This second book in her The Outcasts series is somewhat different in tone to the first, and feels more like a traditional historical romance than the first one.  Hugh Redvers, Baron Ramsay and nephew of the Earl of Davenport, has been believed dead for almost twenty years, so his sudden reappearance at his (now deceased) uncle’s Sussex home comes as something of a shock to its mistress.  Banished by the earl because of his disgraceful behaviour, twenty-year-old Hugh left England and was captured by Barbary corsairs off the Gibraltar coast. Sold to the Sultan of Oran, he endured years of suffering and violence before, years later, he engineered his escape and became One-Eyed Standish, captain of the Batavia’s Ghost, King’s Privateer and scourge of the high-seas.  He’s finally returned to England in response to a summons from his oldest friend, who has received letters threatening the lives of the late earl’s widow Daphne and her twin sons, Lucien – the young earl – and Richard.  Hugh arrives at an opportune time; Daphne has just bloodied the nose of her smarmy cousin Malcolm Hastings who is attempting to force her into marriage (and force himself on her).  Seeing her dishevelled state, Hugh quickly draws the boys away and plays with them while she tidies herself and then resumes the picnic they’d originally intended to have.  She’s cool, composed and doesn’t freak out, which I really liked about her.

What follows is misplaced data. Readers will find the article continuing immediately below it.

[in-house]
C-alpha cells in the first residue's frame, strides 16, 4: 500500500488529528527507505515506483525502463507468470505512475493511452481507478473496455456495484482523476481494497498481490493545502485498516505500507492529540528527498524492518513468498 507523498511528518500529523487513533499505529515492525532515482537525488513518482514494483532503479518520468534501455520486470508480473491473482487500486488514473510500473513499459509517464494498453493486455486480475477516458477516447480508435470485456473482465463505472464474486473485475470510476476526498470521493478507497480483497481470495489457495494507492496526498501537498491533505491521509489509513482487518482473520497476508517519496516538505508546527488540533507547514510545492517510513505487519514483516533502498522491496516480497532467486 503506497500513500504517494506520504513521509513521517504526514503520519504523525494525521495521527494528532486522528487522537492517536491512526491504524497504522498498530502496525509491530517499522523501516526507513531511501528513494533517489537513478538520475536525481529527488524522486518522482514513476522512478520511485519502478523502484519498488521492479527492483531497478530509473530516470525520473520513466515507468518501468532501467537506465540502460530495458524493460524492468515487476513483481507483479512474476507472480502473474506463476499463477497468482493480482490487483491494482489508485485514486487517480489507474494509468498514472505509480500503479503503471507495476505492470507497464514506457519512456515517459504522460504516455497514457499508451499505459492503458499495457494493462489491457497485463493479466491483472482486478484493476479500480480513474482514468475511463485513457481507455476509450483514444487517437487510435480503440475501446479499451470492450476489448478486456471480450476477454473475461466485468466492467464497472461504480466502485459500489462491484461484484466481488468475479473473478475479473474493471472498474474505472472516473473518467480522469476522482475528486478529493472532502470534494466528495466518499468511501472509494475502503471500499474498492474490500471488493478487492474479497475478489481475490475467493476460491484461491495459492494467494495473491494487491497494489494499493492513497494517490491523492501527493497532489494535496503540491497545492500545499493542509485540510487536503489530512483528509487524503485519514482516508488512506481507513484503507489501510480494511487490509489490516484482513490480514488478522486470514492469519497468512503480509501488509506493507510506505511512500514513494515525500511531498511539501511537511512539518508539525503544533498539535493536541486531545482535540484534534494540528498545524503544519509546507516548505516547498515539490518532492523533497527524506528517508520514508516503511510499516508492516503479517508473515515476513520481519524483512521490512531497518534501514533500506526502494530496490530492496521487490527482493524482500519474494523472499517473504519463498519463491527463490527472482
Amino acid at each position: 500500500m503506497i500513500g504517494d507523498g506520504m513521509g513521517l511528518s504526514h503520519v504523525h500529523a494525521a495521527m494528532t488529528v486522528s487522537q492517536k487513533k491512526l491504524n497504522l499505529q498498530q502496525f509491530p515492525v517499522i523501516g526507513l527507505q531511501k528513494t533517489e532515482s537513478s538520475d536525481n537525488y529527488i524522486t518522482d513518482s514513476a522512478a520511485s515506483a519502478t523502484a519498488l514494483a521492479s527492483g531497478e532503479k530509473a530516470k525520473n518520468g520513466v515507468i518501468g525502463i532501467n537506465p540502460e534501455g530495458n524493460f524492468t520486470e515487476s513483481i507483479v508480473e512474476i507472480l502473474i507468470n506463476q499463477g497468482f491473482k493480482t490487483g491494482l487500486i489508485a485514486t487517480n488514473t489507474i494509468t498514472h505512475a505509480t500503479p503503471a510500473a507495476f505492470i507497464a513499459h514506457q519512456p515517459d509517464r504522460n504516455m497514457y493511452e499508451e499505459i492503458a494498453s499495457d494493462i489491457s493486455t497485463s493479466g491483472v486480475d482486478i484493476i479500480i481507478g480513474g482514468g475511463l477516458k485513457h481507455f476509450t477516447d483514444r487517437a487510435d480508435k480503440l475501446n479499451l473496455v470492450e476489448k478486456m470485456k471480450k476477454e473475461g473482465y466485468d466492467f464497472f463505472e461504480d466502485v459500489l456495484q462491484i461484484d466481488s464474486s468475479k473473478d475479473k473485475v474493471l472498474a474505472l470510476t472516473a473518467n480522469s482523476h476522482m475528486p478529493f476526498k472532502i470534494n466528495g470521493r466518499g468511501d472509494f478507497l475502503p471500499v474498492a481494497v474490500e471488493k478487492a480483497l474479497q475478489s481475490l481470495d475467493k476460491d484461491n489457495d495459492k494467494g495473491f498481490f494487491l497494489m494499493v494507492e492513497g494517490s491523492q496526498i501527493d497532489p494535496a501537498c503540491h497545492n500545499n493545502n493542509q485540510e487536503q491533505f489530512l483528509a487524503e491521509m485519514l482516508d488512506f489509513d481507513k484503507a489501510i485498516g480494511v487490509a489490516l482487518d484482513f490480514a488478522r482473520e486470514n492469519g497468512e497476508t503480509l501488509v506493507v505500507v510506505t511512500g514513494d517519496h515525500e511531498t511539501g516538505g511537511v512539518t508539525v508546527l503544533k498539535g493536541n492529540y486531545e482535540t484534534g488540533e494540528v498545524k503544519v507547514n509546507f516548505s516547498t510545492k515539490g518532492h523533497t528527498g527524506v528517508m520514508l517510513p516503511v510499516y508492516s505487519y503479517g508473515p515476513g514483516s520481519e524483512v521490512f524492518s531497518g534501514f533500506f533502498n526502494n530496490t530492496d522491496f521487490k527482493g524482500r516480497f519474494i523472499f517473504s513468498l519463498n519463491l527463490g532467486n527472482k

After Daphne gets over the shock of Hugh’s return she realises she’s got bigger problems than the fact that she’s as hopelessly infatuated with him as she was when she was a ten-year-old girl mooning over her handsome neighbour.  We learn early on that she was raped when she was just seventeen (by the aforementioned smarmy cousin), and that she was left pregnant as a result.  The Earl of Davenport – her mother’s oldest friend – although some fifty years Daphne’s senior, came to her rescue, married her (although they never lived as man and wife) and acknowledged the boys as his when they were born.  But now Hugh has returned, Daphne believes she has deprived him of what is rightfully his (the earldom), and feels dreadfully guilty about it.  Her intense attraction to him only makes things worse; she longs to spend time with him and, being honest with herself, to experience passion and the pleasure she’s sure he is capable of giving her; but knows she has to make plans to leave Lessing Hall as soon as she’s confessed the truth, as Lucien will no longer have any claim to it.